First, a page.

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August 2006 Issue

Teresa Cavanaugh was selected from a competitive pool of young pharmacists to present at the International Pharmaceutical Federation.
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Pharmacy Doc Promotes UC at World Conference

Published August 2006

Teresa Cavanaugh recently gave herself a 40th birthday present—a doctorate from UC’s College of Pharmacy.

It’s a surprise to those who know Cavanaugh, because she hated math and science in high school. But that didn’t stop her from pursuing a profession that would allow her to interact with patients.

“It turns out that I’m actually pretty good at math and science,” Cavanaugh laughs.

Later this month, she will travel to Brazil for the 66th annual meeting of the International Pharmaceutical Federation (FIP).

For the first time in the organization’s history, the industrial pharmacy section invited students and pharmacists wordwide with five years or less experience to participate in a symposium at the Aug. 25–31 event.

Cavanaugh’s presentation, “Unique Curriculum Creates Unique Pharmacists” is one of 12 chosen from nearly 50 submissions, and she is the only member selected from the United States.

“It’s important for students and new pharmacists to present information to their peers,” says Adel Sakr, PhD, professor and director of the industrial pharmacy program and organizer of the symposium. “It gives them an opportunity to stand on their ownand deal with questions—it really helps with their development.”

Cavanaugh’s oral presentation focuses on the college’s modular curriculum, which exposes students to 84 career paths in all branches of pharmacy, while emphasizing clinicalpharmacy and communication skills.

Several classes are offered on a continuum. Others weave topics from one class into another—learning the therapeutics of cardiovascular diseases, for example, and then using that knowledge in a skills lab where students learn to counsel patients.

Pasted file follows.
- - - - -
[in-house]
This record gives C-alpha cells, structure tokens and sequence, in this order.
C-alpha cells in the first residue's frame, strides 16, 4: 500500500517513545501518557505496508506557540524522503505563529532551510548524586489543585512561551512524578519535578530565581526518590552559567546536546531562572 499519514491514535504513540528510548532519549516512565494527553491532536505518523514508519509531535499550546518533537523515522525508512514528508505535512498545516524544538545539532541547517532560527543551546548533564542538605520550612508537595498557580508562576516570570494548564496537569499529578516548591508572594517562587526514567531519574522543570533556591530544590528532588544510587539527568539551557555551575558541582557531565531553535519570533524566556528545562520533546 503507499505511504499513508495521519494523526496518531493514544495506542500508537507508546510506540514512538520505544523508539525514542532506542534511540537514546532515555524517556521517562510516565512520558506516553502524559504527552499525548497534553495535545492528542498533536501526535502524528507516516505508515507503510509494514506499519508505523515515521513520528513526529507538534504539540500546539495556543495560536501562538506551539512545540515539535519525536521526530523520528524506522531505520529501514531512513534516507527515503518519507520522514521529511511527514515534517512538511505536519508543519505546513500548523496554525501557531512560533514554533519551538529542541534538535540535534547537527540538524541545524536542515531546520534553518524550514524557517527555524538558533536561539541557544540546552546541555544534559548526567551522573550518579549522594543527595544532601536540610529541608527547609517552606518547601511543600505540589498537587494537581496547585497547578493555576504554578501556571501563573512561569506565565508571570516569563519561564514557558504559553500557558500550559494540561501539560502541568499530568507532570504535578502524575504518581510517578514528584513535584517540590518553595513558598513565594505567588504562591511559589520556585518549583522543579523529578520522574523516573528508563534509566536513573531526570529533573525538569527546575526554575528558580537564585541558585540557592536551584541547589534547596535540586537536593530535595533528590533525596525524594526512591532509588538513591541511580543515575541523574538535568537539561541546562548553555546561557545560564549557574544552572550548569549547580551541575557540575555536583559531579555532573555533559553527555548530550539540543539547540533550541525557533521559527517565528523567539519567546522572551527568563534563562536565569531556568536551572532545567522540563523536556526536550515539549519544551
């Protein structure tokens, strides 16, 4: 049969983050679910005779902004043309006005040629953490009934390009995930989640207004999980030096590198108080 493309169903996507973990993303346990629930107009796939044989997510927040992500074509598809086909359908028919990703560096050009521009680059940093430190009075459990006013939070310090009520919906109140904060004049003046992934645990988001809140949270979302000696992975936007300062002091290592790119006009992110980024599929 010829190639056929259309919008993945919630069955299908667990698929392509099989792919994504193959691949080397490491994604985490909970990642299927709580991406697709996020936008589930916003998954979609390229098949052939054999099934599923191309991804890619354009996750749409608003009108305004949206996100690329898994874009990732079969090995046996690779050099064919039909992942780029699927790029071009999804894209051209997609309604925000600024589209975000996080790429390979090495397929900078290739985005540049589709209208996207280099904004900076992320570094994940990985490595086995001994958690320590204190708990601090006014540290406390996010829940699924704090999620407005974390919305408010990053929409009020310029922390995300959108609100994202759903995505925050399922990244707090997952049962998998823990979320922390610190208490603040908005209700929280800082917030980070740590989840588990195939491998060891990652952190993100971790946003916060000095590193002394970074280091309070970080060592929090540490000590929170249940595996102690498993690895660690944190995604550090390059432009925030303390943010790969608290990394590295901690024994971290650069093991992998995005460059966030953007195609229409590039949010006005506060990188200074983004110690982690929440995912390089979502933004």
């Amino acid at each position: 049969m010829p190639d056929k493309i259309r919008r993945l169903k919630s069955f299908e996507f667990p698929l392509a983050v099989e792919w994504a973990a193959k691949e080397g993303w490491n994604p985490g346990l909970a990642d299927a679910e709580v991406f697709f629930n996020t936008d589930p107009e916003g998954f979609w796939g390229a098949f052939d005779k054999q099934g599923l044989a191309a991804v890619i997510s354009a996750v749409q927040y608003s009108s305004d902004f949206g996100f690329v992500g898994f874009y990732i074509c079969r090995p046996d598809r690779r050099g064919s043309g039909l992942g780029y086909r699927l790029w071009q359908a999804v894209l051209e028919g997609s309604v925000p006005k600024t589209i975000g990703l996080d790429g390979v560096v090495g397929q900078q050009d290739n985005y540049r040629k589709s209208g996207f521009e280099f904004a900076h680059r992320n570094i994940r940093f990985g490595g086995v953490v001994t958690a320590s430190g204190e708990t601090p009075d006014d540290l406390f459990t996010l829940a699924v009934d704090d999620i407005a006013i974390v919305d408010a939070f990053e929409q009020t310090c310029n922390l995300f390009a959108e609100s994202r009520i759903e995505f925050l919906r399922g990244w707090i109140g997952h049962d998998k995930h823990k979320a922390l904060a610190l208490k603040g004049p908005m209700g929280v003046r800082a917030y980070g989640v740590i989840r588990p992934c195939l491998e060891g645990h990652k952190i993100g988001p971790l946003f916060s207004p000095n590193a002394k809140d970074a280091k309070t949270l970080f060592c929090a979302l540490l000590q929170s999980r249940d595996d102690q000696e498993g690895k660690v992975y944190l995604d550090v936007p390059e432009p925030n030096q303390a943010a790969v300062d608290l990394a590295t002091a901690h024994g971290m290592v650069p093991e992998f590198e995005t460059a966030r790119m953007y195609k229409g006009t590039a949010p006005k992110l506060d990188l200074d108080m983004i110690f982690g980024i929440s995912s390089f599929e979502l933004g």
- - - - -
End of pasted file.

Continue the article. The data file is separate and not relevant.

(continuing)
“American pharmacy places great importance on counseling and interaction with patients,” says Cavanaugh. “This isn’t always the case around the world. That’s why it’s important for us to share this concept, because this is one of the paramount ways pharmacists can affect patient care.”

Cavanaugh’s path to a PharmD degree began years ago after she completed a year of liberal arts studies at the University of Hawaii.

“I really didn’t know what I wanted to do,” she says. “Then I met my husband and decided I really wanted to be a wife and mother.” Her desire to stay home with her children—Ryane, now 20, Caitlyn, 17, and Casey, 13—led to an eight year, home-based business transcribing medical records. Her intrigue with medicine grew, and she decided to pursue pharmacy school.

“Going to school wasn’t just a sacrifice for me—it was a sacrifice for my family too,” says

Cavanaugh. “I often had my books and studied at my kids’ basketball games and swim meets. They didn’t resent my schooling, and they let me know when they really needed me. They’ve been my biggest fans.”

Cavanaugh says her husband of 21 years, Mark, occasionally rolled his eyes when she told him she was getting involved with yet another organization or student activity.

“He didn’t want me to feel overwhelmed,” she explains. “He’s been tremendously supportive.”

Cavanaugh, currently a pharmacy practice resident at University Hospital, credits her involvement and increasing love of the profession to the faculty.

“Many faculty members belong to organizations that are helping advance the profession,” she says. “They really reach out to students, help them learn what’s out there and encourage them to participate. If they didn’t take the time to do that, I don’t think I would have been as actively involved.”

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